My Mother's Prayer
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- Format: Folded Tract
- Size: 3.5 inches x 5.5 inches
- Pages: 4
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“Hitler’s Army needs YOU! Report to Gumbinnen in 1½ hours!” a Nazi official commanded my Dad as he was waiting on customers in his leather-goods store. Emil, who was not a Nazi, started on the 25km trip and 7½ year separation from his wife and four children. His church missed the long-time organist.
My Mom juggled running the business and caring for us children. The day the Führer visited our sleepy hometown of 50,000 residents, we had a great view of him and his motorcade because we lived on Main Street. His Wolf’s Lair was only a short distance from our town.
Few Germans knew of their Führer’s atrocities, but the world had begun to recognize the evil he was perpetrating. Nightly bombing attacks of our hometown started. Sirens howled, bombs exploded, church friends died. Dragging four children under 10 years of age into the damp and rat-infested bomb-shelter every night became increasingly more difficult for my Mom.
“We saw the nightly explosions and fires here in your town, Emmy,” her visiting friend said. “We live too close to the Russian border. Why don’t you go to my Dad’s farm near Berlin. The Russians will never get that far into Germany. I will join you there later with my boys.”
With the travel permit in hand, my Mom, we four children, and our 76 year-old grandmother boarded the overcrowded train. While the enemy flung “Christmas trees” into the black night sky to illuminate targets, the train pulled us away from everything we had ever known.
The bomb-free days and peaceful nights made life enjoyable on the farm. After six months, however, rumbling tanks and explosions could be heard in the distance. If the enemy should come close to our town, the official told my Mom at Nazi headquarters, trains will be waiting at the station to take mothers and children to safety. That conversation took place on January 29, 1945 at 12:00 PM. Four hours later the news spread through town: “Evacuate the city!”
Old people, mothers, and children began to trek through the 10 inches of snow toward the railroad station. My Mom pulled the sled with the little-ones. They cried as they toppled off and the snow stung their faces. At the first street corner horrified citizens already returned from the station: “There are no trains!” (Months later we learned that the Nazis had escaped with the train and that it had been bombed.)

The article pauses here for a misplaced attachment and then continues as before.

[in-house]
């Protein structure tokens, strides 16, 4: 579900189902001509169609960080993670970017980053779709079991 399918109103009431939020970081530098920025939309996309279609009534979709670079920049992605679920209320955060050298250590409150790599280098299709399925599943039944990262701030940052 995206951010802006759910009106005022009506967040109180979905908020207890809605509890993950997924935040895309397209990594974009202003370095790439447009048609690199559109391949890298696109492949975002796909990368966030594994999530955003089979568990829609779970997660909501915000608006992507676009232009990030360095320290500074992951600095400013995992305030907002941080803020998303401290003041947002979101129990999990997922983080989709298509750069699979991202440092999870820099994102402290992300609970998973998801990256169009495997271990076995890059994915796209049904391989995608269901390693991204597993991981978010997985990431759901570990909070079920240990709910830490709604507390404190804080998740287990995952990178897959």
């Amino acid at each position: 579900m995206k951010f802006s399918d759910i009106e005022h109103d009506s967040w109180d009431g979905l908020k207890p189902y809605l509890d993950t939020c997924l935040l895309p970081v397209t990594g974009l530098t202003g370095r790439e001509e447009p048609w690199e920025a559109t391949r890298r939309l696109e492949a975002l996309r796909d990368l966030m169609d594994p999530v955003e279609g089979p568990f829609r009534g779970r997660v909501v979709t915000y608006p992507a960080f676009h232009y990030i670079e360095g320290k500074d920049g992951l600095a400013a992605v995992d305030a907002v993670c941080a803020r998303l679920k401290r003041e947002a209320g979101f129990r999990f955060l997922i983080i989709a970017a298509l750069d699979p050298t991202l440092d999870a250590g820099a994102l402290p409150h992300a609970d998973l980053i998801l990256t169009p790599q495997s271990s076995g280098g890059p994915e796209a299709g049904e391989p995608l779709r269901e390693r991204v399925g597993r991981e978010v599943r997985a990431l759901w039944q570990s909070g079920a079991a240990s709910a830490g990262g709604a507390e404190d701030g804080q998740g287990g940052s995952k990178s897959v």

Disheartened, wet and cold, the town’s people trudged back to their homes to surrender—surrender to the enemy? To the Red Army? Sheets and pillowcases were hung out of windows. Twenty-one neighbors crowded into our tiny living room. “Teach us to pray! Please pray for us,” some were begging the godly host. He had previously been mocked by his neighbors for having been a Christian and preacher. But that had not bothered him. He pleaded with God for everyone’s protection.
My Mom knew how to talk to God. She had done that most of her life. I was 11 years old and have forgotten every prayer she ever prayed except for the following: “Lord Jesus, take all of us! Don’t let one of my children remain behind!” Remain behind? Could that mean we all might die? When a soldier was primed to pull the trigger, while holding the pistol to my Mom’s forehead, she remained calm and prayed. When chased by rapists, she ran, hid, and prayed. And God protected. Mothers without hope killed their children and then committed suicide. My Mom instead relied on God. She was in His hands and indwelt by His spirit. He would give His angels charge over the family and shield them from death, diseases and starvation. He was with her in the good times, and He later even saw her through the horrors of a Russian prison.
You see, my Mom had given her life to God as a teenager. She had lived for Him and walked with Him daily.
“Lord Jesus,” she had earnestly prayed, “I have learned that going to church, doing good deeds, and being a good person doesn’t get me to heaven. I have done all of that. But the Bible says we all have sinned. So now I ask you to forgive me of my sins. Thank you for dying for me on the cross! Thank you for rising again! Please come into my heart and save me, and let me live for you from this day forth. Amen!”
God had answered her prayer. He delights in prayers of repentance and grants eternal life. After a 7½ year separation, a joyous family reunion took place in a West German refugee camp. God rewarded my parents’ commitment to Him.